Photos: A stroll through Akihabara, gadget center of the world
While in Japan for the 2007 Tokyo auto show, we took a trip through Akihabara, Japan's world-famous district of electronics shops. Akihabara includes shops tiny and large, selling everything from computers to transistors. It's an electronics wonderland.
Once we got off the Yamanote Line train at the Akihabara station, signs pointing out the Electric town exit made it clear which way to go. In truth, you don't need much guidance, as Electric town surrounds three sides of the train station.
On a Sunday, the city blocks off the main drag in Akihabara to cars, leaving pedestrians to stroll all over the wide street. There are a lot of people about, too, giving the district a carnival-like atmosphere.
Narrow galleries like this cut through some of the blocks, providing store fronts for some of the smaller stores. Many of these stores sell electronic components and tools for the DIY'er, the trade that sparked the creation of this unique shopping area more than 50 years ago.
Along with the electronics, merchandise about Japanese comics (manga) and animation (anime) abounds. Many stores have floor after floor stocked with models and figures of robots and characters from manga and anime stories.
The first electronic quarry we tracked down was this Sony Rolly, a gadget that received much advance publicity on blogs. The Rolly is a kind of robot that dances and lights up to music. Its end caps flap open and closed, while two wheels that encompass its body let it travel around.
These colorful cameras caught our eye due to the HD sticker. You can take pictures in HD and show them on an HD-capable TV. The T70 also has smile recognition, meaning it will automatically snap the shutter when the subject of the picture smiles.
The most recent MP3 player we ran across in Akihabara was this Panasonic SD card-based music player. It can take cards of up to 4GB and has a battery life of 80 hours. Better yet, it comes with Bluetooth 2.0, meaning it can stream music wirelessly to a Bluetooth car stereo or headphones.
Various shops also had the new D-Dock mini stereo, which features an 80GB hard drive for storing digital music and Bluetooth capability. You can use it with the D-Snap SD950N or use its integrated iPod connector with an iPod.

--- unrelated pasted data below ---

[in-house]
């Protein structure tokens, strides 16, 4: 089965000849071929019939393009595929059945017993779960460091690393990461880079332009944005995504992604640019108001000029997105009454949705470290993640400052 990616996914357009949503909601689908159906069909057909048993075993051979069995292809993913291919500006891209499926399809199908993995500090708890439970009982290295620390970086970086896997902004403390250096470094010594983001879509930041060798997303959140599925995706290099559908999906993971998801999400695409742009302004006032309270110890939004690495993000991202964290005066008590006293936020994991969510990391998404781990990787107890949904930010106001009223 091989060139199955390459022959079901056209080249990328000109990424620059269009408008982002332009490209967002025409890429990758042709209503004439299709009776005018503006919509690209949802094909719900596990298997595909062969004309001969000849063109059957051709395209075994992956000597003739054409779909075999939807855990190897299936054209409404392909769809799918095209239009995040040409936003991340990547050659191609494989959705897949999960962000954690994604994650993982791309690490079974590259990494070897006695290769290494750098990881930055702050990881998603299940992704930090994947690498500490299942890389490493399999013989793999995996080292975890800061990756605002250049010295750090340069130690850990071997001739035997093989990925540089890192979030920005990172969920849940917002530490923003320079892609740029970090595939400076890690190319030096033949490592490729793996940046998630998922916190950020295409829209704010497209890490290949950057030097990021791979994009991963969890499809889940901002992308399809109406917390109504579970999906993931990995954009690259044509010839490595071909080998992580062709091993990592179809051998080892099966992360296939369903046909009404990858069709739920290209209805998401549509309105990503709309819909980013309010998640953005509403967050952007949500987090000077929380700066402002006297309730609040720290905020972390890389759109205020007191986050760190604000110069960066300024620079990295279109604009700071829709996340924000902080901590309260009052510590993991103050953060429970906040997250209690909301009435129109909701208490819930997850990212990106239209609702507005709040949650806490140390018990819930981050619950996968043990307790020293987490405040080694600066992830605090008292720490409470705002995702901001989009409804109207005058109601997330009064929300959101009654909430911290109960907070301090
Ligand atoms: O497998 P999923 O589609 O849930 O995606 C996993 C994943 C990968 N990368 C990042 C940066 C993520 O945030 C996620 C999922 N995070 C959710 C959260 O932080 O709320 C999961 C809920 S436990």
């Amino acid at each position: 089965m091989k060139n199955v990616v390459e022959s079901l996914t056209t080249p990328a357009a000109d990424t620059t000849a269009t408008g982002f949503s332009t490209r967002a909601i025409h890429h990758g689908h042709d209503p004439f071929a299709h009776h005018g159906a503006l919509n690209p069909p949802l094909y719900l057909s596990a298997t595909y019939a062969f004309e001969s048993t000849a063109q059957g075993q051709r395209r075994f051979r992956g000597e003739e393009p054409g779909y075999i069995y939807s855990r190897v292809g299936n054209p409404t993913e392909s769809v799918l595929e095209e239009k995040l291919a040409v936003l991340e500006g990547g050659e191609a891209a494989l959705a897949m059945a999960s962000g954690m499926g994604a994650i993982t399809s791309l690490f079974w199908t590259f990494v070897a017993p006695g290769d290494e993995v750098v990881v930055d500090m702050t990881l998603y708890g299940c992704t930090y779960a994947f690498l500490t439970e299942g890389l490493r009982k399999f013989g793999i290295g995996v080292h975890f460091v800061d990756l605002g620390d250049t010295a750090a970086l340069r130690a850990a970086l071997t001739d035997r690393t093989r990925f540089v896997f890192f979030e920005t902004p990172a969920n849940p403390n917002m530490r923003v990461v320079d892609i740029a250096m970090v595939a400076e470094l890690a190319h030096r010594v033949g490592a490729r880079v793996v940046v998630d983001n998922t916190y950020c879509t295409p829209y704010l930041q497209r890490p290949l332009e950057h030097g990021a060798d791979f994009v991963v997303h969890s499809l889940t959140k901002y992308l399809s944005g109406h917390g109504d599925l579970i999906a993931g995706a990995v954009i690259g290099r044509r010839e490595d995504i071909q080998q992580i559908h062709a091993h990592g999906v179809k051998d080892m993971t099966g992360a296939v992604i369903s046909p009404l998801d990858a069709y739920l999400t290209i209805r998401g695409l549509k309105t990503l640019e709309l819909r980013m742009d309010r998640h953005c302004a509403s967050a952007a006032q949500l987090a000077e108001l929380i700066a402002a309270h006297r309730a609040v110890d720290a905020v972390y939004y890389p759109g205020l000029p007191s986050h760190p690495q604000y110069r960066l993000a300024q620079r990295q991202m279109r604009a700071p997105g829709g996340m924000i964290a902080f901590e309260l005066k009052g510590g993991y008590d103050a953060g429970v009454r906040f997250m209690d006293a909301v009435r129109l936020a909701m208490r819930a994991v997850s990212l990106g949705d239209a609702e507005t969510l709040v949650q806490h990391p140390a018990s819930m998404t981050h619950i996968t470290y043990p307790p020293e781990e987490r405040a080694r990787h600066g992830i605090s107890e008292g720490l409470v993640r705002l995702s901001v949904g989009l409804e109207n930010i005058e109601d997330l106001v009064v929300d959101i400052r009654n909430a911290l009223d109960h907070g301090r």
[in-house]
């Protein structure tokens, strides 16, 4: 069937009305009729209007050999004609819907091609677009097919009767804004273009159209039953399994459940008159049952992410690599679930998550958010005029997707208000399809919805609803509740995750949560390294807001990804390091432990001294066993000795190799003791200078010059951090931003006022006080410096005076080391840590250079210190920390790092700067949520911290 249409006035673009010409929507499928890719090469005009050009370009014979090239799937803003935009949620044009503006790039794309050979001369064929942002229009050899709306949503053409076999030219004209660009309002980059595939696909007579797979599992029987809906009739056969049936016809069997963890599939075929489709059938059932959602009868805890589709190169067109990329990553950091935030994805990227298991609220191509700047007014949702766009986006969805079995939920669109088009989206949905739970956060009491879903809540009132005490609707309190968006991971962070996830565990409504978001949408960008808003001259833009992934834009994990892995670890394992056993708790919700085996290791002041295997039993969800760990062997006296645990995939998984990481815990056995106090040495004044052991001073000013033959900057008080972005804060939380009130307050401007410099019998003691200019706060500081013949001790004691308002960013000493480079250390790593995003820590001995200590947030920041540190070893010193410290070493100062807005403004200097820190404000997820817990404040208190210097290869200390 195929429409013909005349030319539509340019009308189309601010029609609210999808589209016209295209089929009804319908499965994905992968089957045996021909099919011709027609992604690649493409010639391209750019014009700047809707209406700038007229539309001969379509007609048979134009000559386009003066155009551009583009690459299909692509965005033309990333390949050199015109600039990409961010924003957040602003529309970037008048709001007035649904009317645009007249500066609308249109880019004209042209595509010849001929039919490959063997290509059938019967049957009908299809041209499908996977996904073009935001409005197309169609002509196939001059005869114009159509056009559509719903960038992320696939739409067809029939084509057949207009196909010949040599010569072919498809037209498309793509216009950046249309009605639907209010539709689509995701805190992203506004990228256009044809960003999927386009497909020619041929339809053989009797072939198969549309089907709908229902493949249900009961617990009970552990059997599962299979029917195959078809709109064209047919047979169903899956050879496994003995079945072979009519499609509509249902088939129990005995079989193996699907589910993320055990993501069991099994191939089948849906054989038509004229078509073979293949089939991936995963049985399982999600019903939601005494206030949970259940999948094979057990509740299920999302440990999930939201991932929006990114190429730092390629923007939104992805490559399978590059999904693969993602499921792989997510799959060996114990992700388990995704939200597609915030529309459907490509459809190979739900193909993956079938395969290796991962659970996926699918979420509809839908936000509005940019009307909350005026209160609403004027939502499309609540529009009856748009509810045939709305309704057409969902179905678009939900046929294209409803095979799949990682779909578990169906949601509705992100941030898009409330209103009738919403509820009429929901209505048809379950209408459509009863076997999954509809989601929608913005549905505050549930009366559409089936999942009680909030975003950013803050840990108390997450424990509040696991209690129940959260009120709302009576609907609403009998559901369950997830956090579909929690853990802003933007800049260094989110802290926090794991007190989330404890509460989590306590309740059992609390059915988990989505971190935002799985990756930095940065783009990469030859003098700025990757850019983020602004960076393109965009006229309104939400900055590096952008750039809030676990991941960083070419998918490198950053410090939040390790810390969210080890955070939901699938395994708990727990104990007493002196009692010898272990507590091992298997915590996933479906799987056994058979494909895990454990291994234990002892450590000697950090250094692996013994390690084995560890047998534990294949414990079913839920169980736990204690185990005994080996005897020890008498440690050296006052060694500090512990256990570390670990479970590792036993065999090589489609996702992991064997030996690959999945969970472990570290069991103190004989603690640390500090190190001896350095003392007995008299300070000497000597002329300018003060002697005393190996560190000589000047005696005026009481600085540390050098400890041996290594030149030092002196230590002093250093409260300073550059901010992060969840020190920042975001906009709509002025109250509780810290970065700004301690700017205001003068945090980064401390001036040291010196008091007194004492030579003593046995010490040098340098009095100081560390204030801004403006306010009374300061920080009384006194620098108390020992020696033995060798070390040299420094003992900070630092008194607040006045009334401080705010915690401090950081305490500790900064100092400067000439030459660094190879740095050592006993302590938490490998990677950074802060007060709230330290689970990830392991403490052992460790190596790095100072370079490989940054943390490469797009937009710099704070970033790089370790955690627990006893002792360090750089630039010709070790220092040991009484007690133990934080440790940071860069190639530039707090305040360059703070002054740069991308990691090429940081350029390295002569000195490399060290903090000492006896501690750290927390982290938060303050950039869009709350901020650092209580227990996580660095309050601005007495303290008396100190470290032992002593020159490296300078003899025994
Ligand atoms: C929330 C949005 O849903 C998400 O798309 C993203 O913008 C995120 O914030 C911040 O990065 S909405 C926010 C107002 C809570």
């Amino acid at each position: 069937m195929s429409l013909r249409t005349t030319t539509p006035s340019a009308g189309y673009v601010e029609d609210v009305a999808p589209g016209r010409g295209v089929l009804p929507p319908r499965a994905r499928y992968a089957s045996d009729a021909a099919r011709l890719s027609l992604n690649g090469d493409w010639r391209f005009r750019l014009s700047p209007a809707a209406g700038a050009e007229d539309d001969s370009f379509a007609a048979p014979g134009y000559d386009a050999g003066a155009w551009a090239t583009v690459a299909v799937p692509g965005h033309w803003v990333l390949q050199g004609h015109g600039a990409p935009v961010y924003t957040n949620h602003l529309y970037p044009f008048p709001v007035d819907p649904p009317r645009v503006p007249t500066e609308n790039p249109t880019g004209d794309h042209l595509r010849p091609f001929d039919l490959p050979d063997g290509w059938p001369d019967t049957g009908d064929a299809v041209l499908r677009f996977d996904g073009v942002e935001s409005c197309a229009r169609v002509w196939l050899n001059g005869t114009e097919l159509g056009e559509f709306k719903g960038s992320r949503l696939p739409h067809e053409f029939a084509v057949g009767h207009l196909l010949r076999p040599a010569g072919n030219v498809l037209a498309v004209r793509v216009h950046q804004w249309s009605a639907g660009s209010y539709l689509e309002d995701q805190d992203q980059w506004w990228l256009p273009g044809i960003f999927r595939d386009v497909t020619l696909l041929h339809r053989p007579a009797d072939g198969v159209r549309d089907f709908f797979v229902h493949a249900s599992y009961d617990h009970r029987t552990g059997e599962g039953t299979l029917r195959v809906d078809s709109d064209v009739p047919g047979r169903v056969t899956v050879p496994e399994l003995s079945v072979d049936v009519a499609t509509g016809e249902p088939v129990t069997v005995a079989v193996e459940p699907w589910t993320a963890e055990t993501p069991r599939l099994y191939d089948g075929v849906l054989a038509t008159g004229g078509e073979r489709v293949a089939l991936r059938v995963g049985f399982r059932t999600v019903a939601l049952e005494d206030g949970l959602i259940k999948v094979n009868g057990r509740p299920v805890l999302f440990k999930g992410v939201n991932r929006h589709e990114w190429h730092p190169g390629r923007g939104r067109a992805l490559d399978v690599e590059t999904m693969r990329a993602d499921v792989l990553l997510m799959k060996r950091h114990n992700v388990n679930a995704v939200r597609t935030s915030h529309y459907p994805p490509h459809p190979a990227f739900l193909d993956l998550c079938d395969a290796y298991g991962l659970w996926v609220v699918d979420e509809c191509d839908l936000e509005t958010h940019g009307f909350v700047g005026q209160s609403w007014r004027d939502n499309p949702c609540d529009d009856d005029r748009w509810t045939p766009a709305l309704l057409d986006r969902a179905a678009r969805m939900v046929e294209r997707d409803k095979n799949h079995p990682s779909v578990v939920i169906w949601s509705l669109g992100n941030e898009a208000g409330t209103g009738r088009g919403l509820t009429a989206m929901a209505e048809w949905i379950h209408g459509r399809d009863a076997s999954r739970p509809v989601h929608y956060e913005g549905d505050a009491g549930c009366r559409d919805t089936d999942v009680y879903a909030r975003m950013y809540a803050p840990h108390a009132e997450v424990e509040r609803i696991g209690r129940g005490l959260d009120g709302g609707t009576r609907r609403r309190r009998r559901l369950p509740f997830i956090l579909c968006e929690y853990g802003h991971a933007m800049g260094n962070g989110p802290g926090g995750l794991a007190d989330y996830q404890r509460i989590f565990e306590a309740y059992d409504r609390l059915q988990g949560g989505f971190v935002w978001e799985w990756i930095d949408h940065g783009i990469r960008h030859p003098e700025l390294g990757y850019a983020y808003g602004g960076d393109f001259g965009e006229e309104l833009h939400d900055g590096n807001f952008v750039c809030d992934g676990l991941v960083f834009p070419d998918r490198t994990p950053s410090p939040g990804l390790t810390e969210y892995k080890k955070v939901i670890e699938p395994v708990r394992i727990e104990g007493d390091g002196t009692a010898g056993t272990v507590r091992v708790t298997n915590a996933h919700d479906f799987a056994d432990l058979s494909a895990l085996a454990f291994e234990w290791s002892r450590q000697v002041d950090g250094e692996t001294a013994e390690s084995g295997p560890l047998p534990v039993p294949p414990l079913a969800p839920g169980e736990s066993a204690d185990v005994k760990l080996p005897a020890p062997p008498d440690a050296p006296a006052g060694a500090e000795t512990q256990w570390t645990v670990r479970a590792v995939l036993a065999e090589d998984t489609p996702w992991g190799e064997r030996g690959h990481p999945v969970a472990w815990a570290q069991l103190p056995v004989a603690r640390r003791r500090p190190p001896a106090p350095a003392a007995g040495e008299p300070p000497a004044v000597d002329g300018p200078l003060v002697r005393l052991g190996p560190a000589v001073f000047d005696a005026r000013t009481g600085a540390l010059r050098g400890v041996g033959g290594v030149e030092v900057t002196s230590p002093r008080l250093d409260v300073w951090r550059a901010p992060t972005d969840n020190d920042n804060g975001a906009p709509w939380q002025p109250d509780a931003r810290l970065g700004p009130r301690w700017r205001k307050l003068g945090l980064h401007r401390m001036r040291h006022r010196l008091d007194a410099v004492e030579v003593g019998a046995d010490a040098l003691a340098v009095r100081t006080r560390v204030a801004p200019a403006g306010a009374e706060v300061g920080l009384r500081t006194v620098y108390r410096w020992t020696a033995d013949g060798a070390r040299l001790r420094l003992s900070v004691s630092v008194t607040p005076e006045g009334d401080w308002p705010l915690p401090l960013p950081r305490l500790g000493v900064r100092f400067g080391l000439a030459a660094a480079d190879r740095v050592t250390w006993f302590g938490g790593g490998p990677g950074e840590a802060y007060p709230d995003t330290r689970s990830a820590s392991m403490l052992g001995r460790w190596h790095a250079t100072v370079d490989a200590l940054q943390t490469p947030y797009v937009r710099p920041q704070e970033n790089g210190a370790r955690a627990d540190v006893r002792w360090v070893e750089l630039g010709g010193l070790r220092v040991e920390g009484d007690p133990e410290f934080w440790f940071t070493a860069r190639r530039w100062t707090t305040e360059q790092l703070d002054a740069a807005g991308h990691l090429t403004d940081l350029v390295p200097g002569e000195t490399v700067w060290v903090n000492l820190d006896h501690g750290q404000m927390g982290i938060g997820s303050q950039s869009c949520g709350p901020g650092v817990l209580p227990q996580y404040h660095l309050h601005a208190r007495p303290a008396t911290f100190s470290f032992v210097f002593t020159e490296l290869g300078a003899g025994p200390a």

Although the Gigabeat U is available in the U.S., the Japanese version is a little different. For one, it comes in more colors, as do seemingly all Japanese electronics. The Japanese version also has an FM transmitter.
The latest version of the Sony Walkman E series is available in Akihabara, with a storage capacity maxing out at 4GB in the NW-E016. These players have a USB plug under the end cap, and in these metallic colors look like lipsticks.
Sony's new audio and video flash-based player comes in 2GB and 4GB versions. Although Sony claims 9.5 hours of video playback on a single charge, you can't get that much video on the S610F's flash drive.
Among the many laptops for sale, the Sony Vaio TZ stood out for its ultra-portable size. Sure, the screen is small, but you won't break your back carrying it everywhere. Despite its size, this laptop is full-featured, with a DVD drive, 80GB hard drive, and Intel Core 2 Duo processor.
Even smaller than the Sony Vaio TZ, the Fujitsu U8240 is an ultra-mobile PC. To get down to this size, you have to make some sacrifices, like a screen that's only 5.6 inches and a 20GB hard drive. But the computer only weighs 1.28 pounds.
This SoftBank phone, with its landscape screen and 3.6mbps data speeds, lets you access e-mail and use it as a video phone. On top of that, it has stereo speakers and a 3.2 megapixel camera. Oh how we envy the Japanese.